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Full-Body Flexibility-A Review
This is a review of the book “Full-Body Flexibility”, by Jay Blahnik. The “3-step Method for Flexibility, Mobility, and Strength” includes (as described by Blahnik):
“Step 1: Maximize your range of motion in each stretch.”
“Step 2: Minimize the difference between passive and active flexibility around each joint and within each muscle group.”
"Step 3: “Equalize the range of motion in the left and right sides of the body as well as the front and back sides of the body.”
Flexibility is often thought of as a choice. If you are running out of time during your workout you may forgo the stretching. However, flexibility is one of three major components of fitness and plays an important role in a complete balanced workout. Blahnik is avid about the need to stretch more often. He suggests people will get a “nudge” from the book and include more stretching in their fitness routines.
This is a beautiful book. It is illustrated with clear color pages that include 175 individual stretches. Each stretch is shown with a picture and step-by-step instructions on how to perform the pose. The instructions are precise and easy to follow.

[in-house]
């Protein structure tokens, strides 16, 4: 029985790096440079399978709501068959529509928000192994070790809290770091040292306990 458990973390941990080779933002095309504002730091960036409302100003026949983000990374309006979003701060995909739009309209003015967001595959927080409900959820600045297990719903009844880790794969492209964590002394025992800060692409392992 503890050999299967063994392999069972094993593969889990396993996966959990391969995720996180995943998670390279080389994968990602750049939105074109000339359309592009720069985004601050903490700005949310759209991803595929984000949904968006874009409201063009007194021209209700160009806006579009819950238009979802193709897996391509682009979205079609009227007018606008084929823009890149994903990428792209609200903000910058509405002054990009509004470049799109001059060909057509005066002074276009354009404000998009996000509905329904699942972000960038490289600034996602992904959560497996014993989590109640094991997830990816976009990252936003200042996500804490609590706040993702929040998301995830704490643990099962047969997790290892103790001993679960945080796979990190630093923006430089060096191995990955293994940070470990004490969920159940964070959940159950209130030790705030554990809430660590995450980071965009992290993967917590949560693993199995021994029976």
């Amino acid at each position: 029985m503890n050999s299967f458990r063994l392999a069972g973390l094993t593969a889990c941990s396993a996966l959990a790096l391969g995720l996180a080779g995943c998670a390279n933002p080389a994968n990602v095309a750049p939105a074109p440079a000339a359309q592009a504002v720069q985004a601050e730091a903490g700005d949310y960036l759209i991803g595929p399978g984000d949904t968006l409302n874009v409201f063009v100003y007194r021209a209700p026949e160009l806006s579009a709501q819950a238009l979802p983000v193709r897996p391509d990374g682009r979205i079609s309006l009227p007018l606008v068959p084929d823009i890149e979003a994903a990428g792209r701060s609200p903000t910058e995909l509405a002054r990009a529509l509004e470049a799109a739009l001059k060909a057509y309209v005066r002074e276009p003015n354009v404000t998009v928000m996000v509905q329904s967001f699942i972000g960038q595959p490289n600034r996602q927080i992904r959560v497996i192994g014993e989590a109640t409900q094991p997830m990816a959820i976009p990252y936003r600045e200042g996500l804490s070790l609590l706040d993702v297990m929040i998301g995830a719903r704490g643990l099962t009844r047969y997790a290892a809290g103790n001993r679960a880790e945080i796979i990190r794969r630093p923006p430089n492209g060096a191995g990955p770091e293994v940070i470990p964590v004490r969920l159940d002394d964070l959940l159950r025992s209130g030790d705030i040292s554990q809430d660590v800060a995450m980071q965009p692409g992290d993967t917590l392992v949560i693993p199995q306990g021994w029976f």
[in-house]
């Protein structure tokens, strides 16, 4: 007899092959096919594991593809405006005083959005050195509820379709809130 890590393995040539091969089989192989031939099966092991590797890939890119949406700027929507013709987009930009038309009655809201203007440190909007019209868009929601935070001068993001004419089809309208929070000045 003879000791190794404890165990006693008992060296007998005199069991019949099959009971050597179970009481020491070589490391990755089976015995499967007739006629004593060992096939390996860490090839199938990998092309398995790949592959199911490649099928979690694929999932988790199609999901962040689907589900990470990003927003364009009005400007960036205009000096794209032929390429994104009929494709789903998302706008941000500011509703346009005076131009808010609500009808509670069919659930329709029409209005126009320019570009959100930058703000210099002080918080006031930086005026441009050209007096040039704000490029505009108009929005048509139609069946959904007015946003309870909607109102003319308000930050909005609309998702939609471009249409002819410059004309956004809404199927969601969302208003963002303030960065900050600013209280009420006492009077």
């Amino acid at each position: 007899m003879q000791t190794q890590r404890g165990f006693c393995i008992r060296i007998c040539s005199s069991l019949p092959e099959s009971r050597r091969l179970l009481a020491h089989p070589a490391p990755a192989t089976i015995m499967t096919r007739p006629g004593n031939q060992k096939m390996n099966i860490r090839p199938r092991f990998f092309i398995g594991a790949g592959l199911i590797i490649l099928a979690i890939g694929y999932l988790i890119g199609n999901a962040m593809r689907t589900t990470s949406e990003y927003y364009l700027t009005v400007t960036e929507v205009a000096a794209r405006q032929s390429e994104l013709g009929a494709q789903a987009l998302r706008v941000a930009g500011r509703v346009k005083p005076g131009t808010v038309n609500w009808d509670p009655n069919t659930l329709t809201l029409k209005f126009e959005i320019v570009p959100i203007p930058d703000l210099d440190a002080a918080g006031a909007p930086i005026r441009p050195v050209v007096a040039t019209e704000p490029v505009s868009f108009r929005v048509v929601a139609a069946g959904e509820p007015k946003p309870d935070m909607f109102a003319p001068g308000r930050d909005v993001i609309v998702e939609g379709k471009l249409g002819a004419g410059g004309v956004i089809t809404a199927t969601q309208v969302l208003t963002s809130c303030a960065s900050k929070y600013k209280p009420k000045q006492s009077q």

Blahnik has designed the book around 5 sections of the human body. Each chapter is based on one of these sections and includes stretches for the major muscle groups included in the specific section. He also includes a chapter of stretches which he calls “multiregion” and a chapter of stretches for Sport Mobility.
One part of the book that I highly valued was the “Stretch Finder” charts. These charts include the names of the stretches, what region of the body is affected by each stretch, and the page number of the stretch in the book. They are well illustrated and easy to read.
Part III of the book is titled “Fitness and Sport Routines”. There are over 20 prepared routines such as: General Stretch Routines for Total Body, Sport Stretches, and Specialty Stretch Routines. The practices are illustrated with the poses and the page numbers where the pose can be found.
The photos in the book portray ideal range of motion. I found this misleading. Most people do not have ideal range of motion so it is unwise to try to achieve the stretch shown in the photos. Blahnik addresses range of motion in chapter 2, step one “Maximize” as part of “The Three-Step Stretch System”.
I read the procedures and discussion of range of motion several times before I felt comfortable with the described methods. There is a lot of information in chapter 2 for the reader to digest and I don’t think it will sink in quickly.
The "system” may take a little understanding but the pictures are great; the individual pose instructions are clear and specific; and the charts are fun and useful. The stretching routines are well designed and flow easily. Overall, I loved this book and highly recommend it.
I reviewed the 2nd edition of Full-Body Flexibility, by Jay Blahnik, (Nov. 2, 2010), available in paperback. This review was based on my personal copy of the book which was purchased by me with my own funds.
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